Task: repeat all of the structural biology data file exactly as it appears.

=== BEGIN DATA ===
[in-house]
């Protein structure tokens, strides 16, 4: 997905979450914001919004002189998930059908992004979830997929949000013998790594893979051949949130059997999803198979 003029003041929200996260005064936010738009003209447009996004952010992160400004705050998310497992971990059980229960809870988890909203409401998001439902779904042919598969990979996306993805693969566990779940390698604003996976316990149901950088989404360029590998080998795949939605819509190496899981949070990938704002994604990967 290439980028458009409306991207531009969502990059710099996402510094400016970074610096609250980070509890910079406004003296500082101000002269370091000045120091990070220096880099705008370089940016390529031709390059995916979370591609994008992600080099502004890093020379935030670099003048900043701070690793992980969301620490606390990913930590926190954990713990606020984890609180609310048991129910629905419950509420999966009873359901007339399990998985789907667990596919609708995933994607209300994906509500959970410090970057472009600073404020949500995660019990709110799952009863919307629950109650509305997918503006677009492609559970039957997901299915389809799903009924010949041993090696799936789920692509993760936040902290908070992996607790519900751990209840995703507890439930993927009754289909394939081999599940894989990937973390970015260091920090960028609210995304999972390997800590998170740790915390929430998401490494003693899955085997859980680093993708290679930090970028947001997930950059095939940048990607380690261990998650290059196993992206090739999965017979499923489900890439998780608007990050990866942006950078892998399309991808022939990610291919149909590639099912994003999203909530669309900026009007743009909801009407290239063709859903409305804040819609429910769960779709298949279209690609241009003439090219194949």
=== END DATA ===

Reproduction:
[in-house]
């Protein structure tokens, strides 16, 4: 997905979450914001919004002189998930059908992004979830997929949000013998790594893979051949949130059997999803198979 003029003041929200996260005064936010738009003209447009996004952010992160400004705050998310497992971990059980229960809870988890909203409401998001439902779904042919598969990979996306993805693969566990779940390698604003996976316990149901950088989404360029590998080998795949939605819509190496899981949070990938704002994604990967 290439980028458009409306991207531009969502990059710099996402510094400016970074610096609250980070509890910079406004003296500082101000002269370091000045120091990070220096880099705008370089940016390529031709390059995916979370591609994008992600080099502004890093020379935030670099003048900043701070690793992980969301620490606390990913930590926190954990713990606020984890609180609310048991129910629905419950509420999966009873359901007339399990998985789907667990596919609708995933994607209300994906509500959970410090970057472009600073404020949500995660019990709110799952009863919307629950109650509305997918503006677009492609559970039957997901299915389809799903009924010949041993090696799936789920692509993760936040902290908070992996607790519900751990209840995703507890439930993927009754289909394939081999599940894989990937973390970015260091920090960028609210995304999972390997800590998170740790915390929430998401490494003693899955085997859980680093993708290679930090970028947001997930950059095939940048990607380690261990998650290059196993992206090739999965017979499923489900890439998780608007990050990866942006950078892998399309991808022939990610291919149909590639099912994003999203909530669309900026009007743009909801009407290239063709859903409305804040819609429910769960779709298949279209690609241009003439090219194949």